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Q&A - What does the Equality Act 2010 mean to my business?


Q&A with Chris Jay

This week, our Managing Director- Chris Jay- answers questions on The Equality Act posed by the owner of a medium sized business…


  1. What does the Equality Act 2010 mean to my business?

A. Firstly, it’s great that you are aware of the Equality Act as you would be surprised at the number of business owners and managers who aren’t! Knowing that it exists and showing an interest in following it indicates that a large part of the battle is already won.

So, before we think about what it means- let’s think about what it is… The act is fundamentally there to offer protection to all people that could be unfairly discriminated against, covering both direct and indirect discrimination (direct being when a person is treated less favourably than another because of their background or characteristics, indirect being when working policy, rule or procedure is applied that puts some individuals or groups at a disadvantage).

It’s also worth remembering that, as well as protecting employees from discrimination, the act exists to protect you as an employer. With 53% of working people with disabilities reporting being bullied or harassed, the number of employment tribunals inevitably continues to rise with the highest award for disability discrimination reaching £242k and the average being just over £30k (in 2017/18).

As a business, it is useful to perceive the Equality Act, not only as a legal requirement, but also as a means of protecting your own company. Furthermore, the act can also enable your business to embrace diversity and should therefore be seen as an opportunity rather than an obstacle.

Creating a diverse workforce is key to a business’s success and allows you to have a varied team that thinks differently, has varied interests, backgrounds and perceptions.

Having a diverse workforce will also allow you to tap into a new talent pool of potential employees. For example, by presenting your business as an accessible company and as an employer of people with disabilities, you will attract further talent to your business. As well as this, it will also positively enhance the way your organisation is perceived publicly.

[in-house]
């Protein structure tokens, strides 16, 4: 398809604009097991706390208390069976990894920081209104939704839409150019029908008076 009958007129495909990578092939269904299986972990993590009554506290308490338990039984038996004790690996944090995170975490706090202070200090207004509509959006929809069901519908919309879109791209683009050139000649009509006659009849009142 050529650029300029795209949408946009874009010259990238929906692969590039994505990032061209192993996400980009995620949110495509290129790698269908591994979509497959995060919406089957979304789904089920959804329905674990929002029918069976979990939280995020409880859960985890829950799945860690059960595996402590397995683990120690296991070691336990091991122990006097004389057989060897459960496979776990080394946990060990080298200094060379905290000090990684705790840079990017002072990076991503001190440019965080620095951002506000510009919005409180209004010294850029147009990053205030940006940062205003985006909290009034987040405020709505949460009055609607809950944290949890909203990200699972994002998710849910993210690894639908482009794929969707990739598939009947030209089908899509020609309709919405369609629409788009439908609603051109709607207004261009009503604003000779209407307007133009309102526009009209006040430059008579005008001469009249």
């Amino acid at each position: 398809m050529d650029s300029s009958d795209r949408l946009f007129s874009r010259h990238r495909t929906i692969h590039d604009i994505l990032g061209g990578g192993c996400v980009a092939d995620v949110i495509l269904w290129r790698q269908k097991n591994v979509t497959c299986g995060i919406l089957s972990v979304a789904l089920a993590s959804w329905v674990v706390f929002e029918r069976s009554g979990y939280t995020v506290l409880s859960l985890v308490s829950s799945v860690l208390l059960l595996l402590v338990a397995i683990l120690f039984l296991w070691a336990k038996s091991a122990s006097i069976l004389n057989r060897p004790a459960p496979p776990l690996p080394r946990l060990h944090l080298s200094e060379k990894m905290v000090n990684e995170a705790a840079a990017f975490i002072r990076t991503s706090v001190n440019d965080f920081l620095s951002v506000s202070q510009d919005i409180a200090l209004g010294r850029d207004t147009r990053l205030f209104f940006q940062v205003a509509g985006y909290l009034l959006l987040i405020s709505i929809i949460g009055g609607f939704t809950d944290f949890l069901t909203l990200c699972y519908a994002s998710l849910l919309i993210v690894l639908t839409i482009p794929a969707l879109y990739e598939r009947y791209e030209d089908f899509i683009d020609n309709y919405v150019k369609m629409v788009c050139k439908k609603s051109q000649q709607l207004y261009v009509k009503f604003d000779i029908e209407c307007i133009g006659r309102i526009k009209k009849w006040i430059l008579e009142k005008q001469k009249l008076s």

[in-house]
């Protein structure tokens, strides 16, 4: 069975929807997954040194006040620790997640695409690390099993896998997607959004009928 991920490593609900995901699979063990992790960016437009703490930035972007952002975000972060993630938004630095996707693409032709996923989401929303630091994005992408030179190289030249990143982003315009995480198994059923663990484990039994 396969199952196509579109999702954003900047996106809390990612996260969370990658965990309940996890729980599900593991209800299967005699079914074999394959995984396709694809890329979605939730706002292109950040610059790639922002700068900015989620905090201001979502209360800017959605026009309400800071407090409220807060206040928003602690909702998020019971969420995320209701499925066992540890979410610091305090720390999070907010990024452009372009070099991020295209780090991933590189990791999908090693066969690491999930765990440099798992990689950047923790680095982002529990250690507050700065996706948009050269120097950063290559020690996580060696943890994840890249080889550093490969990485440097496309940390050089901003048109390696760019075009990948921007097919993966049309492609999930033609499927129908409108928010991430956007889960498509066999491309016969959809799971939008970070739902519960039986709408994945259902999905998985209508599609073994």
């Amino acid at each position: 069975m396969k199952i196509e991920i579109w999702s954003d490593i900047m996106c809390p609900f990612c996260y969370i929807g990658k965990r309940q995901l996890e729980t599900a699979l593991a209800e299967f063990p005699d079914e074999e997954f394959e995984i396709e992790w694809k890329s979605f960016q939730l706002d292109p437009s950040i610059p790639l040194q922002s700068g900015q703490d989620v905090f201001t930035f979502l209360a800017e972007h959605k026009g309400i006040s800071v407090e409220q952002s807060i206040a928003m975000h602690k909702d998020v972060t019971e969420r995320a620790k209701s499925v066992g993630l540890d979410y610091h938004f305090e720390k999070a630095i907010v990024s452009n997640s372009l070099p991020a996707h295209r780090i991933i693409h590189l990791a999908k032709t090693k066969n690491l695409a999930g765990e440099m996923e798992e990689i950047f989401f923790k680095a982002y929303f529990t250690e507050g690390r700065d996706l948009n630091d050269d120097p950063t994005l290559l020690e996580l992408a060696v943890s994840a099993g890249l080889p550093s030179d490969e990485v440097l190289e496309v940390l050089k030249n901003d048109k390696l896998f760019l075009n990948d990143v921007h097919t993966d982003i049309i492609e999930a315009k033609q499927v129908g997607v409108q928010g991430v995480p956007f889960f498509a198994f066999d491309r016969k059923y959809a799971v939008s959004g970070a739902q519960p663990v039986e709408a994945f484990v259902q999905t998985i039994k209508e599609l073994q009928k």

Furthermore, if you provide a service, are in retail or you are in any way client facing, demonstrating that you are an accessible organisation following the Equality Act (and implementing disability awareness training)- will certainly put you in good stead for improving the way in which your business interacts with the general public.

When you consider that ignoring the needs of people with disabilities as a potential customer base, costs UK businesses around £1.8 billion per month, this presents a clear case for making your business more accessible.

Further to increasing your customer appeal, developing a diversity and equality policy will also mean that loyalty is enhanced- by both the customers you target and the staff you employ. For example, people with disabilities are typically loyal to inclusive organisations, so if your company has made clear adjustments, both as an employer and a business, customers will inevitably return, and staff retention will certainly improve.

it is also worth considering that disability is something that can occur - in fact, only 17% of people are actually born with a disability, 83% acquire it later in life. In total, 780,000 people become disabled every year, therefore it is impossible to think that disability won’t ever affect your business or hasn’t already!

In addition, an inclusive organisation will allow the people who work for you to feel comfortable in disclosing a hidden disability- as well as generally make them a more understanding and empathetic workforce.

So, to go back to your question- What does the equality act mean to my business? well, it can mean whatever you want. You can perceive it as an obstacle and make minimal changes, or you can embrace it and -not only protect yourself from tribunals- but also improve staff retention, grow your appeal to new customer bases, improve your staff’s interaction with the public, create a more positive brand, develop an empathetic working environment – and potentially increase your bottom line.

I know what I would do…